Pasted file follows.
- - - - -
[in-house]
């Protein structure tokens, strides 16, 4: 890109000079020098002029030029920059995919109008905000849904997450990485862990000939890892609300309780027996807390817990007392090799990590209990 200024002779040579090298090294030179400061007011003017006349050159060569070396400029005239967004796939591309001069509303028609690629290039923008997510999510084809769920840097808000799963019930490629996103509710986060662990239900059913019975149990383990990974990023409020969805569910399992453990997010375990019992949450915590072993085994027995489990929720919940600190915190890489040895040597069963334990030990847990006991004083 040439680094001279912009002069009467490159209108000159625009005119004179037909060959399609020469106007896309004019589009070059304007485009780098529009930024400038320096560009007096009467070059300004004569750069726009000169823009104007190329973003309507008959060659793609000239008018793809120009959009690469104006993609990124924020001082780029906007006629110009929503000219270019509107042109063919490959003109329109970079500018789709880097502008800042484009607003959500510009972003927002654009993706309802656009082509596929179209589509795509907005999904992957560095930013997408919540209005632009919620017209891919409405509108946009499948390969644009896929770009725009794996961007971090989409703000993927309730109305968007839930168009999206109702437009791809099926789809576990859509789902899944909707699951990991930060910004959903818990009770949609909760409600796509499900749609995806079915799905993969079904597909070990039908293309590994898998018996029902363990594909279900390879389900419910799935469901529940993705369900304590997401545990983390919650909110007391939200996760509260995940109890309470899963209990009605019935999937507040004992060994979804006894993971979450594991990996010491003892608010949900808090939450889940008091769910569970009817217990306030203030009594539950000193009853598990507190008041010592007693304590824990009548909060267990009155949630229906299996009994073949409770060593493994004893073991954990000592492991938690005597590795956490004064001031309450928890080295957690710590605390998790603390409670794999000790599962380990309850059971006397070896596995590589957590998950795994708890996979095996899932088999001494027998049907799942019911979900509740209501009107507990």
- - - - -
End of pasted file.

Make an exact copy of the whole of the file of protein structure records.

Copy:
[in-house]
């Protein structure tokens, strides 16, 4: 890109000079020098002029030029920059995919109008905000849904997450990485862990000939890892609300309780027996807390817990007392090799990590209990 200024002779040579090298090294030179400061007011003017006349050159060569070396400029005239967004796939591309001069509303028609690629290039923008997510999510084809769920840097808000799963019930490629996103509710986060662990239900059913019975149990383990990974990023409020969805569910399992453990997010375990019992949450915590072993085994027995489990929720919940600190915190890489040895040597069963334990030990847990006991004083 040439680094001279912009002069009467490159209108000159625009005119004179037909060959399609020469106007896309004019589009070059304007485009780098529009930024400038320096560009007096009467070059300004004569750069726009000169823009104007190329973003309507008959060659793609000239008018793809120009959009690469104006993609990124924020001082780029906007006629110009929503000219270019509107042109063919490959003109329109970079500018789709880097502008800042484009607003959500510009972003927002654009993706309802656009082509596929179209589509795509907005999904992957560095930013997408919540209005632009919620017209891919409405509108946009499948390969644009896929770009725009794996961007971090989409703000993927309730109305968007839930168009999206109702437009791809099926789809576990859509789902899944909707699951990991930060910004959903818990009770949609909760409600796509499900749609995806079915799905993969079904597909070990039908293309590994898998018996029902363990594909279900390879389900419910799935469901529940993705369900304590997401545990983390919650909110007391939200996760509260995940109890309470899963209990009605019935999937507040004992060994979804006894993971979450594991990996010491003892608010949900808090939450889940008091769910569970009817217990306030203030009594539950000193009853598990507190008041010592007693304590824990009548909060267990009155949630229906299996009994073949409770060593493994004893073991954990000592492991938690005597590795956490004064001031309450928890080295957690710590605390998790603390409670794999000790599962380990309850059971006397070896596995590589957590998950795994708890996979095996899932088999001494027998049907799942019911979900509740209501009107507990």